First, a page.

-- Janesky said Sykes reported fourth quarter earnings of
17 cents per share and a fiscal 1999 EPS of 60 cents per share,
below Janesky's estimate of 20 cents per share for the quarter
and $1.03 for the year.
-- said earnings for the second and third quarter of 1999
have been restated to 9 cents from 27 cents per share and to 10
cents from 33 cents per share, respectively.
-- said the company is also giving new guidance for 2000 of
$1.10 per share.
-- said the company has decided to recognize all costs
related to pending contracts, but no revenues. The recognition
of costs, but not revenues defies the accounting logic of
matching revenues with expenses in any given period.
-- said there is no visibility for 2000. On the conference
call, management stated that, on advice of counsel, they are
unable to comment on performance in 1999.
-- said lawsuits could prevent the company from signing
pending contracts.
-- said the company previously said it was unable to
recognize revenues related to three contracts that were being
performed, but had not been signed. One contract was related to
a current client, Adobe Systems Inc. <ADBE.O>, which the
company said was signed on Monday. The other two contracts are
new.
-- said Sykes has indicated the lawsuits may complicate the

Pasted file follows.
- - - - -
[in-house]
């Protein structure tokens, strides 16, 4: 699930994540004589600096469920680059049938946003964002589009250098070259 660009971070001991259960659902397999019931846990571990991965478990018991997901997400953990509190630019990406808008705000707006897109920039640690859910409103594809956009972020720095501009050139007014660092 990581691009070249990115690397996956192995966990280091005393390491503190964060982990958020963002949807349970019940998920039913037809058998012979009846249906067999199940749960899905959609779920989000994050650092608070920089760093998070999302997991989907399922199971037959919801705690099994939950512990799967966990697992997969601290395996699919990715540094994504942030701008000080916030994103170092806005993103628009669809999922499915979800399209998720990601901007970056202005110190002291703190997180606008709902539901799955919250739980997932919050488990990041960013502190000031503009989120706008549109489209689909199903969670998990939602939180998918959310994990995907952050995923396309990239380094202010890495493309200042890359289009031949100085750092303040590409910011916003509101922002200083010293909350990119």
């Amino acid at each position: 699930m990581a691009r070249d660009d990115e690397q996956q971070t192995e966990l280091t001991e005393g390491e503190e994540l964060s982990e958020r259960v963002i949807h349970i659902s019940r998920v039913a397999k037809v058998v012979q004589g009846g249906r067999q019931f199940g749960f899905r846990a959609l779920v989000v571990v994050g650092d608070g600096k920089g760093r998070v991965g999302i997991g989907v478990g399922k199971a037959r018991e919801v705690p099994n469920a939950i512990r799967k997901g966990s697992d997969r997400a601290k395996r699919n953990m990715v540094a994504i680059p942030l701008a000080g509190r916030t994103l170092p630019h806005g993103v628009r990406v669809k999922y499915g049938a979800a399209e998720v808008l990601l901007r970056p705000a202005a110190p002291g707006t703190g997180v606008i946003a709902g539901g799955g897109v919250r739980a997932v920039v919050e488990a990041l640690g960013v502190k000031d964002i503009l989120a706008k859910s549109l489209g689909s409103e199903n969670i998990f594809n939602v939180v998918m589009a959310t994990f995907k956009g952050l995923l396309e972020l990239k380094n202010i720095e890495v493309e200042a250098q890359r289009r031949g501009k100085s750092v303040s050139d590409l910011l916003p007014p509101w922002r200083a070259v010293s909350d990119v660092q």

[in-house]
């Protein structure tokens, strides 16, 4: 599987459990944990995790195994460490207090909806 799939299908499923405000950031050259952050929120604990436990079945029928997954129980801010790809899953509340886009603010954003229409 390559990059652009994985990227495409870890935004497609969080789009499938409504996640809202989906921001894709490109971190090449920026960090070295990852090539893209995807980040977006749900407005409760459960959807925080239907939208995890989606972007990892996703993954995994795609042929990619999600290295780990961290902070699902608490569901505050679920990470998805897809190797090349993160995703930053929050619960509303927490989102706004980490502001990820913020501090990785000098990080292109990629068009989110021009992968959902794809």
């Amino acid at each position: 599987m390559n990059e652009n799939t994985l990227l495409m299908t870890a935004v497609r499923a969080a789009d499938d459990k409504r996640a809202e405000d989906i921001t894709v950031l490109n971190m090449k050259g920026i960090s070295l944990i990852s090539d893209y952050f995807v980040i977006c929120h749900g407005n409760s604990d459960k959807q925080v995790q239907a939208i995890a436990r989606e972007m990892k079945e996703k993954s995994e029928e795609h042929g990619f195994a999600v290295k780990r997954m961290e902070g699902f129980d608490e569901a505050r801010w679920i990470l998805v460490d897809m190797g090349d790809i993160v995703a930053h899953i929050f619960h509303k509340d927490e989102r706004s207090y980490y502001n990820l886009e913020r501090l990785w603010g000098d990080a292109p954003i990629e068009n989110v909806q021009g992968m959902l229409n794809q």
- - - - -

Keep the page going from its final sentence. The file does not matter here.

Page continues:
company's ability to sign the new contracts.
-- Janesky believes Sykes is still in discussions with its
auditors regarding appropriate revenue recognition principles,
which makes it more difficult to have confidence that future
earnings per share expectations won't be revised downward.
-- said although the stock currently trades at 13 times
Janesky's 2000 estimate of $1.10, he cannot say with sufficient
confidence that earnings estimates represent a trough for the
company.
(( -- New York Technology Desk 212/859.1860))

REUTERS
*** end of story ***

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To: John Ritter who wrote (28)2/7/2000 6:27:00 PM
From: Ken M
   of 48
 
If their is a bounce tomorrow it will be off the ceiling.

Good luck

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To: Ken M who wrote (32)2/10/2000 1:57:00 PM
From: Ken M
   of 48
 
(COMTEX) B: Tampa, Fla., Call-Center Operator Revises Earnings Report
B: Tampa, Fla., Call-Center Operator Revises Earnings Report, Expectations